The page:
In terms of peer tutoring versus professional tutoring use at Redwood, it is clear that students and families turn to professionals before students more often than not. Whether that is because of the ability to pay for it, convenient scheduling or perception that professional tutoring is “better,” the Redwood Peer Tutoring program is underutilized as a result.
Moore believes that the program could be restructured to change this outcome.
“I think the way the system works made it hard to ask for help in the first place. The [students] didn’t really know what to do.”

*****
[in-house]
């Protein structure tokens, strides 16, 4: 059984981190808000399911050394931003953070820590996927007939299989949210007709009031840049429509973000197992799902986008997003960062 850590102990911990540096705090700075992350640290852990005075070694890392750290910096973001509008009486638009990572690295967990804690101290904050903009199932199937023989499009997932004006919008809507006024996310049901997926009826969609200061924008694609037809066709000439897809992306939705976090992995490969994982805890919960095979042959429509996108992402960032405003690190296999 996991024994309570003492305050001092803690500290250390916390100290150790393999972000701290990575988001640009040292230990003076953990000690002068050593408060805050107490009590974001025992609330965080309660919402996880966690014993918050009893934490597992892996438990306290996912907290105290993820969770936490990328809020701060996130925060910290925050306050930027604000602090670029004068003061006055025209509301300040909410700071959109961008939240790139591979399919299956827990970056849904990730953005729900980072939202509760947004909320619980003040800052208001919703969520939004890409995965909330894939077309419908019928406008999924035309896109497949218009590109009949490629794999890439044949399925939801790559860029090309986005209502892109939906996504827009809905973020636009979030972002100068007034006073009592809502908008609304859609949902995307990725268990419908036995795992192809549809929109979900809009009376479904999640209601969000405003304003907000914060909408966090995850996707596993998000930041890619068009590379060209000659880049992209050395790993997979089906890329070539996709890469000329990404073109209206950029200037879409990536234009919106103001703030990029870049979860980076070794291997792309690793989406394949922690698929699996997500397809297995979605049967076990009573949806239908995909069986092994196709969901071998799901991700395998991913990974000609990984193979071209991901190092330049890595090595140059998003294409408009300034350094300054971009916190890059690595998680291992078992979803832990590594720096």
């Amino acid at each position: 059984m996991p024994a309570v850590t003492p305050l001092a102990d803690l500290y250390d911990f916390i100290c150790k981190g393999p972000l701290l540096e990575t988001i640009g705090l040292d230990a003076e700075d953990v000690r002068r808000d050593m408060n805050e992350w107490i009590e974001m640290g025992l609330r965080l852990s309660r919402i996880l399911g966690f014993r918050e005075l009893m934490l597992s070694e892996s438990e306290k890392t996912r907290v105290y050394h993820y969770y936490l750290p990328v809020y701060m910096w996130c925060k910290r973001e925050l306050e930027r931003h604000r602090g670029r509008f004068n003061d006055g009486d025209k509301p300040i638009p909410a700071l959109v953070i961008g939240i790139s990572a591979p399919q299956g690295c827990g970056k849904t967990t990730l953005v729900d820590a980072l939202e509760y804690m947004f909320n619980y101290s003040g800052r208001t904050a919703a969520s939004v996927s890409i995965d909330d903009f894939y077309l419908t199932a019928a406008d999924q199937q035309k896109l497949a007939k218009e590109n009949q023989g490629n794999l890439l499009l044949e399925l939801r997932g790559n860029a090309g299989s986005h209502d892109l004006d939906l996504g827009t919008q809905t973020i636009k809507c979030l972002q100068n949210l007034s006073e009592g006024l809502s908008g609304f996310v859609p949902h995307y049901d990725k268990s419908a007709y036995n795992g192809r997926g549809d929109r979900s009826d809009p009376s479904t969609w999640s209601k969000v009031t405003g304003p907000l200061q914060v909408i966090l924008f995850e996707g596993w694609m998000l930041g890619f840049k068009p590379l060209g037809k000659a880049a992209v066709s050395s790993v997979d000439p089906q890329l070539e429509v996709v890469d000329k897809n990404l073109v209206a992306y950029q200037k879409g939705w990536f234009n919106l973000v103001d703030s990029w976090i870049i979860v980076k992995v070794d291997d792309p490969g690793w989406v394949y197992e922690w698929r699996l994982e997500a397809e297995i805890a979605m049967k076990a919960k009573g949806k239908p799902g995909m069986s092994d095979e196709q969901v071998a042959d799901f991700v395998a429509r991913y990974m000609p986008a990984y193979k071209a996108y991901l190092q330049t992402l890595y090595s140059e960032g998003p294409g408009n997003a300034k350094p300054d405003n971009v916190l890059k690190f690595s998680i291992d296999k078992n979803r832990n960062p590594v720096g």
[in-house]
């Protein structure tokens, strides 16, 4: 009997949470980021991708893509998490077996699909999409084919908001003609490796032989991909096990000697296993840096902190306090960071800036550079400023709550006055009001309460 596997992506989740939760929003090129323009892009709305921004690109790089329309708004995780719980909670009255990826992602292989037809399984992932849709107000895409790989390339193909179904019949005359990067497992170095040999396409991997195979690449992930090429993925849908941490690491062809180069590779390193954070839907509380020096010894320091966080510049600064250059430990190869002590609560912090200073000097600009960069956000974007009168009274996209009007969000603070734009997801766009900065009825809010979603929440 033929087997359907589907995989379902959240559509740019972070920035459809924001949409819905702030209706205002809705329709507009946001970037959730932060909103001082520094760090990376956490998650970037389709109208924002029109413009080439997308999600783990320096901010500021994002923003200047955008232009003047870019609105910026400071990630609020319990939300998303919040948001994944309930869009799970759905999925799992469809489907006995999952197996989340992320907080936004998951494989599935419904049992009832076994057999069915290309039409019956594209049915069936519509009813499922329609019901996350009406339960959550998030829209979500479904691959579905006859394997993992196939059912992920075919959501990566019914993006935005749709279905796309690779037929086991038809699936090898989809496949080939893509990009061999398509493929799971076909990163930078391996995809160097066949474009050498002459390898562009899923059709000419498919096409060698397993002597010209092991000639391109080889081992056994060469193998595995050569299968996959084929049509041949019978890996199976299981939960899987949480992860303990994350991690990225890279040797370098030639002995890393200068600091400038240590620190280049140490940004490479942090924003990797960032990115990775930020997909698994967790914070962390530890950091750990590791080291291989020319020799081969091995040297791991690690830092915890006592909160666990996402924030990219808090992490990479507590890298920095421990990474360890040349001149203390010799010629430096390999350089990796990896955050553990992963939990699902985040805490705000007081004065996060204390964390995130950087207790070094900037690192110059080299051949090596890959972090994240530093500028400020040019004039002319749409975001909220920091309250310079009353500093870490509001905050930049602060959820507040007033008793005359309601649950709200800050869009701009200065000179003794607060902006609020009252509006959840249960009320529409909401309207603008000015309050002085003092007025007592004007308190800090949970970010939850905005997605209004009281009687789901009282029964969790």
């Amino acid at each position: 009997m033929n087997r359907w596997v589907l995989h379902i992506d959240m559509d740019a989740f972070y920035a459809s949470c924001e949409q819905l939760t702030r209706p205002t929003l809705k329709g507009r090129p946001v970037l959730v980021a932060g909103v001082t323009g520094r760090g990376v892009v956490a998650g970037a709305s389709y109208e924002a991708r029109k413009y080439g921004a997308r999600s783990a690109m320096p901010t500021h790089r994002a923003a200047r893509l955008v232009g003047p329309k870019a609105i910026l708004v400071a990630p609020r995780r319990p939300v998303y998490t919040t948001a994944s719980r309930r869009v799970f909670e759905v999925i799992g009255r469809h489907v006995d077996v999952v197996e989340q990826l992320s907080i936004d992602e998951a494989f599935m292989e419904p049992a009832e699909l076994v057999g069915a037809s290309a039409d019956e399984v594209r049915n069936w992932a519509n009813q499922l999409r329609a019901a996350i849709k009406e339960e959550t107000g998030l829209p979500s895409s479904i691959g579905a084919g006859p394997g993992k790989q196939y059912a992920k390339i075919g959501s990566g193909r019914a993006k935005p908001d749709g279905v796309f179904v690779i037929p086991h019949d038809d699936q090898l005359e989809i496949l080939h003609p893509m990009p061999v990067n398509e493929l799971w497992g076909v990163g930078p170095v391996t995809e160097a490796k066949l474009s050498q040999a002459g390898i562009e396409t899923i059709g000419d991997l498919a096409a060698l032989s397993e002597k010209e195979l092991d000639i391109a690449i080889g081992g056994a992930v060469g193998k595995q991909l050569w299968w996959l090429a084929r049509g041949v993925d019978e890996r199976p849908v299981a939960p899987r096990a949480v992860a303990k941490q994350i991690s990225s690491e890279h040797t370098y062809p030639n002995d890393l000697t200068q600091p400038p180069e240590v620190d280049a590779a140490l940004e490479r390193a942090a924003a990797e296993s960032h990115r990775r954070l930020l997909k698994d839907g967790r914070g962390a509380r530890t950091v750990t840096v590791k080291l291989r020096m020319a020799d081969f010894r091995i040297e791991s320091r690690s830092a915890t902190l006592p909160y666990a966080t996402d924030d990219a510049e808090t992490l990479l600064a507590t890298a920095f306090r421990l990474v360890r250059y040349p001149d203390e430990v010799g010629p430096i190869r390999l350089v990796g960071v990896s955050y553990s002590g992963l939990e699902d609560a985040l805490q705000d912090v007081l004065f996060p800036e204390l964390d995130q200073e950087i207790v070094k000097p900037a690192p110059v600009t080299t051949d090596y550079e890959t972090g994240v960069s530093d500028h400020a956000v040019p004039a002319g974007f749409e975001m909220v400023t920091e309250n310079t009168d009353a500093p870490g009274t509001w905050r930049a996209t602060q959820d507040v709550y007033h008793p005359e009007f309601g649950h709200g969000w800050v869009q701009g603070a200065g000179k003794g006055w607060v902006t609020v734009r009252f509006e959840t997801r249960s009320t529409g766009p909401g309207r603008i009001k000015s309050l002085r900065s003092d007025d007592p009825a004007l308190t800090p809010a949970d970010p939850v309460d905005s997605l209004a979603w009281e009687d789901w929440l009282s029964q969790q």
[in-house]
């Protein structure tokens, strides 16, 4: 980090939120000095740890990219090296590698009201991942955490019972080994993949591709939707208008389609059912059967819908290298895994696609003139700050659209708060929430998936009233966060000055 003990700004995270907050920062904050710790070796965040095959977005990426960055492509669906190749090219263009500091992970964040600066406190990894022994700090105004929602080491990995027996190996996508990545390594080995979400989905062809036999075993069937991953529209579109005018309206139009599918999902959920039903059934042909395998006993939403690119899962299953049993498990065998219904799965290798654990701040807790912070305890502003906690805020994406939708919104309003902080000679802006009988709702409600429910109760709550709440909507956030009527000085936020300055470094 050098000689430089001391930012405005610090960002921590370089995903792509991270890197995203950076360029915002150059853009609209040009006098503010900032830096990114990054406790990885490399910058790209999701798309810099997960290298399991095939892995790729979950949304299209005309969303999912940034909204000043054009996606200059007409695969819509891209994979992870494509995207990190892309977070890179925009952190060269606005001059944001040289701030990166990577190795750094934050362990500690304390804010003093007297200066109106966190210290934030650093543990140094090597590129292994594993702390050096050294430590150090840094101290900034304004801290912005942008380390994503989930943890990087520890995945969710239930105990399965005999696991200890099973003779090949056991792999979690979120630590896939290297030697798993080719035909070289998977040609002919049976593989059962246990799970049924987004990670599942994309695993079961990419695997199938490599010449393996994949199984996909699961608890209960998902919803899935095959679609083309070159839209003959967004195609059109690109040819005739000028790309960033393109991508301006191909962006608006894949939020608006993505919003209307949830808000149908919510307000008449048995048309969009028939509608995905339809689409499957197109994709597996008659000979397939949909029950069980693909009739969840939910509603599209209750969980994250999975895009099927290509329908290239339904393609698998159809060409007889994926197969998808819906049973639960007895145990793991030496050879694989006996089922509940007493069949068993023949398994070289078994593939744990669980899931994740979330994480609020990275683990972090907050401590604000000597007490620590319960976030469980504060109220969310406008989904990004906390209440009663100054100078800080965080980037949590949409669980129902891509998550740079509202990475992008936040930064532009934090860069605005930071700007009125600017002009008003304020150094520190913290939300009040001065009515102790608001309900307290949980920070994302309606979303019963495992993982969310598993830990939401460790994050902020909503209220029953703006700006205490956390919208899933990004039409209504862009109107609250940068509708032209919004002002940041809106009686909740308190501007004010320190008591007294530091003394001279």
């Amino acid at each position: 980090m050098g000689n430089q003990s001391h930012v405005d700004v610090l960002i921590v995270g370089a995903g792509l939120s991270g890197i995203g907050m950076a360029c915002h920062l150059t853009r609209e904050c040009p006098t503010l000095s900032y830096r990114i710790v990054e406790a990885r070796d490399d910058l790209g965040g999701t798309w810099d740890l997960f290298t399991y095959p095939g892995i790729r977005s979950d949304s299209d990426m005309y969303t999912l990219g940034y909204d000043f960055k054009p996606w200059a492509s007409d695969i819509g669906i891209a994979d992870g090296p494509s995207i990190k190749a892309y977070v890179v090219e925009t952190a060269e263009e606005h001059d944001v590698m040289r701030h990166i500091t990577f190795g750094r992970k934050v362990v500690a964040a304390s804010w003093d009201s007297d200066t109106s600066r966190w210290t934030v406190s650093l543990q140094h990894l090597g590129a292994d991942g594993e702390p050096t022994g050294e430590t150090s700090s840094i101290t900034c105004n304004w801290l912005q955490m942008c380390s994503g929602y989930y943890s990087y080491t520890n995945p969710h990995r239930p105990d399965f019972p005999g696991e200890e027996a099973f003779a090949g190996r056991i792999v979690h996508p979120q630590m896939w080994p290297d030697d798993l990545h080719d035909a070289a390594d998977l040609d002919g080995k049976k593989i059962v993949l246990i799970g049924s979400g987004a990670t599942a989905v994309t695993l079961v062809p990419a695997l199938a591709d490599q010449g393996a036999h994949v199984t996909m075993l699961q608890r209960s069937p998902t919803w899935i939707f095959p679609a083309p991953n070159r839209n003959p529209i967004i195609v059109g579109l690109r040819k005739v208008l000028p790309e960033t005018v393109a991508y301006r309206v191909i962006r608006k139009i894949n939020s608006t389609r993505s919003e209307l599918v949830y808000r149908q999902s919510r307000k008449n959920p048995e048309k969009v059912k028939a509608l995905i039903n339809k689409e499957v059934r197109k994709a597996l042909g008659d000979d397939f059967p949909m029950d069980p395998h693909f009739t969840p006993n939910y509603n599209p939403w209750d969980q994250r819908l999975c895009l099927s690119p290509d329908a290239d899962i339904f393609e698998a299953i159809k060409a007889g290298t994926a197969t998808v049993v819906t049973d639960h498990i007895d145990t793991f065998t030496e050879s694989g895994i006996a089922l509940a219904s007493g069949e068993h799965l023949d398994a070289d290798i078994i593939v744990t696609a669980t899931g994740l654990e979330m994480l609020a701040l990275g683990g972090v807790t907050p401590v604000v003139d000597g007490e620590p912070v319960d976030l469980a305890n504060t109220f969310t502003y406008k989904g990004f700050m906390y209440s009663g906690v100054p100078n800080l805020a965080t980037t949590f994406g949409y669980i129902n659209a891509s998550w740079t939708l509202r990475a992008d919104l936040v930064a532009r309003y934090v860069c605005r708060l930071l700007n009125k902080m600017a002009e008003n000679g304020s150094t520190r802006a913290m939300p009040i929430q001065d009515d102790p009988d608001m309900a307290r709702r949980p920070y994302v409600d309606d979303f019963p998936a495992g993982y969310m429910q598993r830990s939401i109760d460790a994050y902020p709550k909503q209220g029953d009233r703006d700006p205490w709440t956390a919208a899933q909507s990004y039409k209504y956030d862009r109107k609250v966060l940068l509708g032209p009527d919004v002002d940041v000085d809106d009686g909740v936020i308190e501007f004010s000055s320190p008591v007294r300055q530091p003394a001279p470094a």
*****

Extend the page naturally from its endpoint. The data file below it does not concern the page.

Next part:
Moore also believes that part of the low attendance was a preference for a professional tutor over a peer tutor.
“I think if someone wants a tutor long term they’ll definitely get a professional,” Moore said. “Even if someone wanted help in a subject for even just a few minutes, I didn’t really see that happening [at Peer Tutoring].”
Looking ahead, Lovelady wants to include more students in the program by continuing to make it accessible to both the tutors and students who need help.
“We make it really easy for the peer tutors, and we try to make it easy for [students] to show up…. We also try to make it really flexible for people coming in,” Lovelady said.